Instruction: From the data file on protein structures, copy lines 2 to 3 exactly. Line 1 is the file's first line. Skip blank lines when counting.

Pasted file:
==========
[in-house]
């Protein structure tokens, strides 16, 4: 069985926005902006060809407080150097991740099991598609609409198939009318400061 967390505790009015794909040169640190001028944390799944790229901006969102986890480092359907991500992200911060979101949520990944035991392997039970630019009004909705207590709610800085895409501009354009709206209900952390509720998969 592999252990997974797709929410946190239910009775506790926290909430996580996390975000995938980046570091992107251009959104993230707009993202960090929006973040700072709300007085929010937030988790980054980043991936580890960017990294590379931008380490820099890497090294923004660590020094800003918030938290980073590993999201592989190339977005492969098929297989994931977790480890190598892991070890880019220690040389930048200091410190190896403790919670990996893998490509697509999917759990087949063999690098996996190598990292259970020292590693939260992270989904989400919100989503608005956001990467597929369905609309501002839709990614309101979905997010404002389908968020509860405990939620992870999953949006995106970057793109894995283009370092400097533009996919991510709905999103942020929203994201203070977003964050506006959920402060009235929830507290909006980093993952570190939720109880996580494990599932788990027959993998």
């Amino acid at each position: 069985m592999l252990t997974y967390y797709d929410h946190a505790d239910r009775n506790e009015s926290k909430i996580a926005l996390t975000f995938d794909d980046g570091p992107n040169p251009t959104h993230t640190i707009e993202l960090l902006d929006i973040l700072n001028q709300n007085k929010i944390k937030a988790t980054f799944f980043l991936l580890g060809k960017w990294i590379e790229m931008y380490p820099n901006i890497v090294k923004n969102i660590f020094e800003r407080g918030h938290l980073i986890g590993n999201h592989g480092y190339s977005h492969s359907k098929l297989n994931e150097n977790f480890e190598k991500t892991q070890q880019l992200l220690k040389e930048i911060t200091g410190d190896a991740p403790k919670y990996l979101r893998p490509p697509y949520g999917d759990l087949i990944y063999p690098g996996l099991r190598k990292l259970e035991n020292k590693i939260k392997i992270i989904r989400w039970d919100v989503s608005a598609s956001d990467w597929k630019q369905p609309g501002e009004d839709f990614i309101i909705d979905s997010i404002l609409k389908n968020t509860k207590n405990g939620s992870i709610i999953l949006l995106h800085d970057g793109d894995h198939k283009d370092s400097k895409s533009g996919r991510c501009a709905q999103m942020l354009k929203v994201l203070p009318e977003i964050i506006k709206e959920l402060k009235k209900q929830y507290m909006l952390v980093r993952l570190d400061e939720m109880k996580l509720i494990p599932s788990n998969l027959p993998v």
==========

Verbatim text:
């Protein structure tokens, strides 16, 4: 069985926005902006060809407080150097991740099991598609609409198939009318400061 967390505790009015794909040169640190001028944390799944790229901006969102986890480092359907991500992200911060979101949520990944035991392997039970630019009004909705207590709610800085895409501009354009709206209900952390509720998969 592999252990997974797709929410946190239910009775506790926290909430996580996390975000995938980046570091992107251009959104993230707009993202960090929006973040700072709300007085929010937030988790980054980043991936580890960017990294590379931008380490820099890497090294923004660590020094800003918030938290980073590993999201592989190339977005492969098929297989994931977790480890190598892991070890880019220690040389930048200091410190190896403790919670990996893998490509697509999917759990087949063999690098996996190598990292259970020292590693939260992270989904989400919100989503608005956001990467597929369905609309501002839709990614309101979905997010404002389908968020509860405990939620992870999953949006995106970057793109894995283009370092400097533009996919991510709905999103942020929203994201203070977003964050506006959920402060009235929830507290909006980093993952570190939720109880996580494990599932788990027959993998």
């Amino acid at each position: 069985m592999l252990t997974y967390y797709d929410h946190a505790d239910r009775n506790e009015s926290k909430i996580a926005l996390t975000f995938d794909d980046g570091p992107n040169p251009t959104h993230t640190i707009e993202l960090l902006d929006i973040l700072n001028q709300n007085k929010i944390k937030a988790t980054f799944f980043l991936l580890g060809k960017w990294i590379e790229m931008y380490p820099n901006i890497v090294k923004n969102i660590f020094e800003r407080g918030h938290l980073i986890g590993n999201h592989g480092y190339s977005h492969s359907k098929l297989n994931e150097n977790f480890e190598k991500t892991q070890q880019l992200l220690k040389e930048i911060t200091g410190d190896a991740p403790k919670y990996l979101r893998p490509p697509y949520g999917d759990l087949i990944y063999p690098g996996l099991r190598k990292l259970e035991n020292k590693i939260k392997i992270i989904r989400w039970d919100v989503s608005a598609s956001d990467w597929k630019q369905p609309g501002e009004d839709f990614i309101i909705d979905s997010i404002l609409k389908n968020t509860k207590n405990g939620s992870i709610i999953l949006l995106h800085d970057g793109d894995h198939k283009d370092s400097k895409s533009g996919r991510c501009a709905q999103m942020l354009k929203v994201l203070p009318e977003i964050i506006k709206e959920l402060k009235k209900q929830y507290m909006l952390v980093r993952l570190d400061e939720m109880k996580l509720i494990p599932s788990n998969l027959p993998v």